Another big star of Flamingo are the American Crocodiles.  The Everglades are one of only a few places that they can be found in the U.S.  My favorite thing to watch is the tourists that go out in rented canoes and kayaks when they arrive back at the marina docks, only to find several crocodiles in the water right next to them.  It’s quite intimidating to them and the look on their faces can be priceless.

"My what beautiful teeth you have!"

“My what beautiful teeth you have!”

Perhaps my favorite sighting each winter and early spring is the arrival of the swallowtail kites, which to me is about as iconic of a symbol of the Everglades as there can be … well maybe except for the alligators.  Oh, that and the mandatory stop at “Roberts is Here” fruit stand for an amazing key lime (or many other flavors) milkshake.  Tom won’t let a trip go by without one.  Yum Yum!


Hope that you enjoyed the Everglades sights as much as I did photographing them.  🙂



The Final Curtain Call – Yellowstone

Our last day in Yellowstone NP finally arrived.  I remember in the beginning, it seemed like four days would be plenty … I would have my fill of the cold … the snow coach … the photography.  What was I thinking?  Nothing could have been farther from the truth.


Our day started with a group of elk in the middle of a side road near the river.  Before this, we had only seen small gatherings of elk.  This group seemed to have a dominant elk, which seemed to keep its eye on us.  They seemed quite inquisitive …


… and quite entertaining …


Before too long they bolted into the nearby brush – one at a time – as they leaped over smaller shrubs and trees.  They have a tough life ahead of them, especially in the winter and I hope that they remain safe.

Another wonderful bald eagle sighting was encountered, right on the roadside.  This mature eagle sat in the nearby tree and offered us some awesome shots.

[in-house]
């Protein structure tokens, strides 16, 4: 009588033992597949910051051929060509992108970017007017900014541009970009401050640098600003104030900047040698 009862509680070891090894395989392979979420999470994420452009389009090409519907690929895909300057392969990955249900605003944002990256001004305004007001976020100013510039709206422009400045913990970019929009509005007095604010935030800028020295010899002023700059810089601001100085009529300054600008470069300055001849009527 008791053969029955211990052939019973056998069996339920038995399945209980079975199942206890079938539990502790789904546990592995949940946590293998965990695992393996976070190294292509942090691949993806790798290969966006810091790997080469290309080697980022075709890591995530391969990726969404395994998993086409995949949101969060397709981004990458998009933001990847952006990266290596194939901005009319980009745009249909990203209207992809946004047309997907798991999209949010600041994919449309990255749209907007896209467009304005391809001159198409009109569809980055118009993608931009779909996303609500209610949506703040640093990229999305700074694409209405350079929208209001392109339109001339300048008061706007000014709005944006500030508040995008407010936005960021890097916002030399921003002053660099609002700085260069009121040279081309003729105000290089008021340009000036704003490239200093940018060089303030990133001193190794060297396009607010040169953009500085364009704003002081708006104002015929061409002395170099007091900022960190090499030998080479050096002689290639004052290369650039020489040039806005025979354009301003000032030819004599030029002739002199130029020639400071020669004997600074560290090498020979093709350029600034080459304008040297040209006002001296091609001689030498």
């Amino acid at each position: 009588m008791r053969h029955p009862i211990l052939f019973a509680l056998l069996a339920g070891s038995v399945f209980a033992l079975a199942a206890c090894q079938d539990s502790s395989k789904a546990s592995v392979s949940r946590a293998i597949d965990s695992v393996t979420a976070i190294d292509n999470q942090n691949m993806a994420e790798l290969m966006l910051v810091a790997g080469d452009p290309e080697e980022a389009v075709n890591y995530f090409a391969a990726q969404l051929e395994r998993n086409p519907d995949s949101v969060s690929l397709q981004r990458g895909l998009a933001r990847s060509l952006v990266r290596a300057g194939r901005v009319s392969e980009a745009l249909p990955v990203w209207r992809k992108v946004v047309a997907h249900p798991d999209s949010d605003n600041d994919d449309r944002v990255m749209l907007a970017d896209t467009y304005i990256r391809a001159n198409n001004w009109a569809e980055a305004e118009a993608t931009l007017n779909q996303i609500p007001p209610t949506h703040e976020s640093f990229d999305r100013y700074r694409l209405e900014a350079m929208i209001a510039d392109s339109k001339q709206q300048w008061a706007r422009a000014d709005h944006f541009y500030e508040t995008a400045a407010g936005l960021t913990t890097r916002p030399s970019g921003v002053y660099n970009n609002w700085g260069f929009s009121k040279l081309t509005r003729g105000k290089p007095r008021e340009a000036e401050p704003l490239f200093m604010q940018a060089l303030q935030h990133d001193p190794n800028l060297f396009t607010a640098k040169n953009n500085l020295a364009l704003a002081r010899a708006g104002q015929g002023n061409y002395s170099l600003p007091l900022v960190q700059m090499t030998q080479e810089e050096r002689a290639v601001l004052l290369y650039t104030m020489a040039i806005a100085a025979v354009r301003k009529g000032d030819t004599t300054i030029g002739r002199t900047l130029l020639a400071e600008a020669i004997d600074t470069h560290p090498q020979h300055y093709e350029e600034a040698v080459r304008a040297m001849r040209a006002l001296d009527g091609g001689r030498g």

It too, got a bit bored with us, or tempted by something in its immediate surroundings and off it went, but not before clipping its wing on a branch, allowing a drift of snow to fall down around it as it took off to its next destination.



Roadblocks seemed to be the theme today as we traveled throughout the park.  This time it was a herd of bison – all seemingly sunning themselves in the middle of the road.  They didn’t seem to be in a rush to get anywhere fast, so we became delayed by them.


Of course, what do you do when you’re being held up by wildlife in Yellowstone?  You get out and begin to capture it.

Courtesy of Daniel J. Cox

Courtesy of Daniel J. Cox

Courtesy of Daniel J. Cox

Courtesy of Daniel J. Cox

It took some time, but eventually they got up, one by one, and began to move on down the road.  We took the opportunity to bypass them.


Late in the day, we began to make our last drive from Madison Junction to West Yellowstone.  Along the river, in awesome light, we came across another group of elk, but this time they were bulls.


We were totally enjoying our time shooting them, when all of a sudden, I heard Dan say … “someone said that there’s a bobcat down the road”.  Well, that was all that I needed to hear.  While the bull elk were gorgeous … I mean, a bobcat … AGAIN!  Off I ran, along with several of my fellow photographers.

Sure enough, it was our bobcat from our first day in Yellowstone.  Only this time, it was on the move!  I ran into the snow and began to shoot it, but found it hard to keep up.


As I struggled making my way through the snow, I was not so gently reminded by my body and cardiovascular system, that I was from the flatlands of Florida, which was also warm and humid.  This environment was cold and dry and the altitude was obviously higher that what I was normally used to.  I was also not accustomed to trekking through the deep snow.  After some time, I made my way to the road, which afforded me the ability to keep up the pace of the bobcat.